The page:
Constance Baker Motley

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Motley, Constance Baker

(1921–  ) lawyer, judge; born in New Haven, Conn. While a student at Columbia University (LL.B. 1946), she clerked for the National Association for the Advancement of Colored People's legal defense and education fund, for which she worked full time (1946–65). While there, she successfully argued nine cases before the U.S. Supreme Court, including those of James Meredith and Autherine Lucy. In 1964 she became the first African-American woman to be elected to the New York state senate; she became president of Manhattan Borough (1965–66). In 1966 she became the first black woman federal judge when President Lyndon Johnson appointed her to the U.S. District Court for the southern District of New York. From 1982–86 she served as chief judge, until becoming senior judge in 1986.
The Cambridge Dictionary of American Biography, by John S. Bowman. Copyright © Cambridge University Press 1995. Reproduced with permission.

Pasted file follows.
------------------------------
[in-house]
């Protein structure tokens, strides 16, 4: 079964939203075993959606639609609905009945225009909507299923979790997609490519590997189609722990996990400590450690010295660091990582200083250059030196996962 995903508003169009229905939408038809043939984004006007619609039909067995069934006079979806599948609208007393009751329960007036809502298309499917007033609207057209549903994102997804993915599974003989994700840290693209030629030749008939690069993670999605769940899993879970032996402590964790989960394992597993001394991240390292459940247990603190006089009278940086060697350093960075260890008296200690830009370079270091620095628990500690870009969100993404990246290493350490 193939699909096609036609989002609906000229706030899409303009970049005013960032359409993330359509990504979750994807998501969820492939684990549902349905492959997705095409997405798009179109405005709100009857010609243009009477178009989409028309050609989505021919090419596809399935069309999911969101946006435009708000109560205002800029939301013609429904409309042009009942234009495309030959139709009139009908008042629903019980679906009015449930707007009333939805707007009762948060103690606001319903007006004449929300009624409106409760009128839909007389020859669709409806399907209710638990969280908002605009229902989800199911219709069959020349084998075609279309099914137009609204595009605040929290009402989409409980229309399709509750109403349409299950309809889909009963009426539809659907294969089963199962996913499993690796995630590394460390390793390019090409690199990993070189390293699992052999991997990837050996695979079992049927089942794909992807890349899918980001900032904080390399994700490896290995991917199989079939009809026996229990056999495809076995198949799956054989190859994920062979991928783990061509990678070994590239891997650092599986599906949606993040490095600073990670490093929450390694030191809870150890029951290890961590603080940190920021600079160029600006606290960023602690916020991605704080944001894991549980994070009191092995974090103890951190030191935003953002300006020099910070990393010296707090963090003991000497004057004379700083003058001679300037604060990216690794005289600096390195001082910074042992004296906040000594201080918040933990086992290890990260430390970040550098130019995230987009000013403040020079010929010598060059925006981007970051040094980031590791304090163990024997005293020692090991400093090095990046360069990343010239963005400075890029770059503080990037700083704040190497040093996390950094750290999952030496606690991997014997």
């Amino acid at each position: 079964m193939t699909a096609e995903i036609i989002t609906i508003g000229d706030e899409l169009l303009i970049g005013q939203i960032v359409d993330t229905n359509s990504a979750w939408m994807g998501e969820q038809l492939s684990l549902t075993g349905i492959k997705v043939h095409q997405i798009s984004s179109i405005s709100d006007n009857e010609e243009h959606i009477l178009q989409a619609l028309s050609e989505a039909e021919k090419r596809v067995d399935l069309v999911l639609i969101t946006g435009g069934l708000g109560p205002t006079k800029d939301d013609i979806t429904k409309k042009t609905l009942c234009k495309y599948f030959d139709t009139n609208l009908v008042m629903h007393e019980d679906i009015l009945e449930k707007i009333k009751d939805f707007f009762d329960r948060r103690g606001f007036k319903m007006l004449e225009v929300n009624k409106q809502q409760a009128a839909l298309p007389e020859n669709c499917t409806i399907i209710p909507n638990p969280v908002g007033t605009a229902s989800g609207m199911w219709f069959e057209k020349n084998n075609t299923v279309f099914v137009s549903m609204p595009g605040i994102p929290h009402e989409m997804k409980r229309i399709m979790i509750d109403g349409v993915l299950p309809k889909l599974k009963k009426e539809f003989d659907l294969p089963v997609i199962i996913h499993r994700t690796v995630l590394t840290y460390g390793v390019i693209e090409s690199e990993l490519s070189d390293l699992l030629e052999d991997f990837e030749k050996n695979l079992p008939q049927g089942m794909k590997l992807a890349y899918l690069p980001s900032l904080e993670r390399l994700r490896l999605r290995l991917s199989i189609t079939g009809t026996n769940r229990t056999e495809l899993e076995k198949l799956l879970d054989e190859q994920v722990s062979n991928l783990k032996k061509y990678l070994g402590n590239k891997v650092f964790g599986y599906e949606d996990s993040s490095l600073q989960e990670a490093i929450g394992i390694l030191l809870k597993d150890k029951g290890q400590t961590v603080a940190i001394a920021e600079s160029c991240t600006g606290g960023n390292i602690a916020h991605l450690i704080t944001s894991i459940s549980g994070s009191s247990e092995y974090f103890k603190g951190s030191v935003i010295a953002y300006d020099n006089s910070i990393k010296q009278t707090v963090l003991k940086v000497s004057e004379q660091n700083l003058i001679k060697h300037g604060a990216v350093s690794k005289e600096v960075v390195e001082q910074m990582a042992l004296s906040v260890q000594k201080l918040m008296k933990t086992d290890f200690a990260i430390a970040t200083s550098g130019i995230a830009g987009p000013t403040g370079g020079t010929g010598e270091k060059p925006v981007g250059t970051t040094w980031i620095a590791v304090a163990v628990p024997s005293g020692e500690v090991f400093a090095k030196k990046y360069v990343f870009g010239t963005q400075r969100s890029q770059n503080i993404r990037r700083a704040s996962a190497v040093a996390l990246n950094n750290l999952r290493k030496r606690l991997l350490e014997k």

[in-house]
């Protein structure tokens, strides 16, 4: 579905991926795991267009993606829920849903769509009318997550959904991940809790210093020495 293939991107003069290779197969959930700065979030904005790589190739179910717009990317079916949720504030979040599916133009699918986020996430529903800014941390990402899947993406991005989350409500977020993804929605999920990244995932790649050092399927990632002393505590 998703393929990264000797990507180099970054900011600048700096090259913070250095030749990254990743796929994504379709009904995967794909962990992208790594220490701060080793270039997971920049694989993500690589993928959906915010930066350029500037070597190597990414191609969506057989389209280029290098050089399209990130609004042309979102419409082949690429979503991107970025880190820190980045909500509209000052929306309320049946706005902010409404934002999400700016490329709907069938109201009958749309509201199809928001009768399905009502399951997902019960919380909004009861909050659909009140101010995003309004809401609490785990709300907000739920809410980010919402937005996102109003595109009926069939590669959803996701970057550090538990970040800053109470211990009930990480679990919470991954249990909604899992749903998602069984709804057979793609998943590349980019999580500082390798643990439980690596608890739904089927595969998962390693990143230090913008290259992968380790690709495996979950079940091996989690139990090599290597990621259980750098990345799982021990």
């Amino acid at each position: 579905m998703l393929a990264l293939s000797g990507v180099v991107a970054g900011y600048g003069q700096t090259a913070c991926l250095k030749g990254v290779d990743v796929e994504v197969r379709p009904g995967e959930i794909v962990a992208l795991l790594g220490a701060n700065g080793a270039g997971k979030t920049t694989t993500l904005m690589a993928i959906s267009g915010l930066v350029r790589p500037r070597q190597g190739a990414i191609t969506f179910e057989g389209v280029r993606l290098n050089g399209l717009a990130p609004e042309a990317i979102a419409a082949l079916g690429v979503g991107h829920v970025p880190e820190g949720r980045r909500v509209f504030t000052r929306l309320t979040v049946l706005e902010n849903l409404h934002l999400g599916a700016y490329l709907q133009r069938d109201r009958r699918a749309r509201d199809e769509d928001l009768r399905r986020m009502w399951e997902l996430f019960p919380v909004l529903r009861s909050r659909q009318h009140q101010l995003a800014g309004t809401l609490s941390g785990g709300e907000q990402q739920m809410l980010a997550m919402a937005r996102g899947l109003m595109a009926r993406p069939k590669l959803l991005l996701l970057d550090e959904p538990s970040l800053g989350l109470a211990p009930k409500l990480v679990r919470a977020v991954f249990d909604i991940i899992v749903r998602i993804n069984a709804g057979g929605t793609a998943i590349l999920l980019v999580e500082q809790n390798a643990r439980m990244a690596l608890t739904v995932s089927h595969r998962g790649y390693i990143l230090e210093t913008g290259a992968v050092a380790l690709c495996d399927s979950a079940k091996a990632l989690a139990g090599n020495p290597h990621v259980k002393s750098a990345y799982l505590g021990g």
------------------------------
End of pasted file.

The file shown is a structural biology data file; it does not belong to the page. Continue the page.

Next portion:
References in periodicals archive ?
To prepare for an expected legal fight, Meredith wrote to Thurgnod Marshall of the Legal Defense Fund asking for assistance and stating, "My long preserved ambition has been to break the monopoly on rights and privileges held by the Whites of the State of Mississippi." (5) Attorney Constance Motley was assigned to represent Meredith, and in May 1961, she filed suit against the University of Mississippi in the United States District Court alleging that Meredith's admission had been denied on the basis of race.